Bomb kills Afghan candidate as Taliban vow to attack polls
A bomb blast killed an Afghan parliamentary candidate on Wednesday as the Taliban warned teachers and students not to participate in upcoming elections and not to allow schools to be used as polling centres.
The insurgents said in the statement that they will target the October 20 national elections, which they view as illegitimate, but that they do not want to harm civilians.
A bomb went off Wednesday in the campaign office of Abdul Jabar Qahraman, a candidate in the southern Helmand province, killing him and wounding seven other people, said Omar Zwak, a spokesman for the provincial governor.
Zwak said the explosive device appeared to have been hidden in a sofa. No one immediately claimed responsibility for the bombing of the office in the provincial capital, Lashkar Gah. A series of recent attacks has killed six other candidates, before and after the official start of the campaign. Two candidates have been abducted and three have been wounded in violence.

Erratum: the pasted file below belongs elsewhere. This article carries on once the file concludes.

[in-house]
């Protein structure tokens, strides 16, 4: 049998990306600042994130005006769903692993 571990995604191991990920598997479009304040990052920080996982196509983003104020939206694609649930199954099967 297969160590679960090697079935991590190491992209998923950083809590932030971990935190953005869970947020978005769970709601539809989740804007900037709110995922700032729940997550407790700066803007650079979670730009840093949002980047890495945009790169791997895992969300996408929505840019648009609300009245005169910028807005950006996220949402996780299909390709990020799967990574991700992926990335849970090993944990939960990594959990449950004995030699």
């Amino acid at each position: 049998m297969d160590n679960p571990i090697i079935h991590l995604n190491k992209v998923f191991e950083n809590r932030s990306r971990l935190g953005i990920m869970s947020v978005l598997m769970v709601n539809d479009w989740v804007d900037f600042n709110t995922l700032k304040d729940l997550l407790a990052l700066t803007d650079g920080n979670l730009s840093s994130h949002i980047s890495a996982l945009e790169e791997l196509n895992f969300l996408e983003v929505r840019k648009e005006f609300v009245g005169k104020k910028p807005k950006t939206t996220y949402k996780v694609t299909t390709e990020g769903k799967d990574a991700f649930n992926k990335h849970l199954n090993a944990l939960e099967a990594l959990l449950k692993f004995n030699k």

The Taliban are opposed to democratic elections, viewing them as an imposition by foreign powers. The group has been fighting Afghan and NATO forces for more than 17 years in hopes of restoring its brand of harsh Islamic rule.
In recent years the Taliban have carried out near-daily attacks, mainly targeting the Afghan government and security forces. The militants have seized control of several districts across the country.
The Taliban attacked checkpoints in the northern Baghlan province early Wednesday, killing six police and wounding two others in a four-hour-long battle, according to provincial police chief Gen. Ekramuddin Sarih. He says around 10 insurgents were killed. There was no immediate comment from the Taliban.